# Activated complex theory vs. consecutive reactions [duplicate]

Activated complex theory, tells us that due to the collision between the molecules of the reactants, they form a transition specie before the product is formed, which is called active complex. On the other hand we have consecutive reactions on which is also formed a intermediate product before forming the actual product we're interested on. My question is :

Where is the difference between the activated complex and the intermediate product, since they are both formed before the actual product ?

The key difference is that transition states occur at a maximum of the potential energy curve for the reaction whereas intermediates occur at a local minimum. Take this example of the reaction profile for an $\ce{S_{N}1}$ reaction:

You will see that the products and reactants occur at minima on the curve and the intermediate also occurs at a minimum, albeit a higher energy one. In between the minima are located the maxima where you find the transition states. Unless the activation energy is zero (see this question for rare examples) there will always be a transition state located between any two minima.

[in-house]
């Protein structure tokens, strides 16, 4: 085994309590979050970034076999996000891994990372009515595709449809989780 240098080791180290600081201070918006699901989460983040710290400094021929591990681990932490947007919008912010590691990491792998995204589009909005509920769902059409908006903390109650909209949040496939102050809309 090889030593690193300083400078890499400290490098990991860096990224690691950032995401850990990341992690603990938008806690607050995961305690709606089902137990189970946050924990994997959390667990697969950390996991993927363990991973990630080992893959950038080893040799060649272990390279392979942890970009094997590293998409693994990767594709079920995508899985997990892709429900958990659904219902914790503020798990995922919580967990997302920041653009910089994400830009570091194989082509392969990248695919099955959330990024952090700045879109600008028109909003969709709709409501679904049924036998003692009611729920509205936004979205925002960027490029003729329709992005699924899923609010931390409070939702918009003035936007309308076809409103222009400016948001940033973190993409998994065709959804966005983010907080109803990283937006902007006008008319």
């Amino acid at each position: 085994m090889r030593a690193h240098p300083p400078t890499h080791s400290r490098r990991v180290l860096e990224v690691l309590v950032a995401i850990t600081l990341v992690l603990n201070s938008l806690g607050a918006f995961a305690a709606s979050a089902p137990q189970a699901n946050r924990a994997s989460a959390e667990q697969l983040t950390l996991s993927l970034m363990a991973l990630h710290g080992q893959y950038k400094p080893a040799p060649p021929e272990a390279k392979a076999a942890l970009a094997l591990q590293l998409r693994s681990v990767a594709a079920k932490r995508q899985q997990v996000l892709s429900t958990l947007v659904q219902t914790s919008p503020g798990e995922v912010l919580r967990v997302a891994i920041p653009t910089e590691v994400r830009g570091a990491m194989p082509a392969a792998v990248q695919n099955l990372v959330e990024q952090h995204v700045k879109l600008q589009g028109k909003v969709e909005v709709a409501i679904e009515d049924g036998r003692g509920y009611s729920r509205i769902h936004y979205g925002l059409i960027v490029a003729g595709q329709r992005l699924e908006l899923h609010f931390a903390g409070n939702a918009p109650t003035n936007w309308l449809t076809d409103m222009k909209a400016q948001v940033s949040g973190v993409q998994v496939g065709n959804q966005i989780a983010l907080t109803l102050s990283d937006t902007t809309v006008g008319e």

Transition states are usually represented using dashed bonds to show bonds in the process of being broken or formed as opposed to being fully formed as in intermediates or products. Additionally the Hammond postulate says that the transition state will most resemble the stable species closest to it in energy, in this case the carbocation, and this can be used to help predict the structures of transition states.

Transition states are very short lived because they immediately 'roll downhill' on the potenetial energy curve to reach an intermediate or product. By contrast some intermediates are actually quite stable and can be isolated.

• Thanks, so I assume there isn't any way we can know if some molecule is a transition state or a intermediate without seeing the diagram or having any energy value of them ? May 4, 2015 at 20:50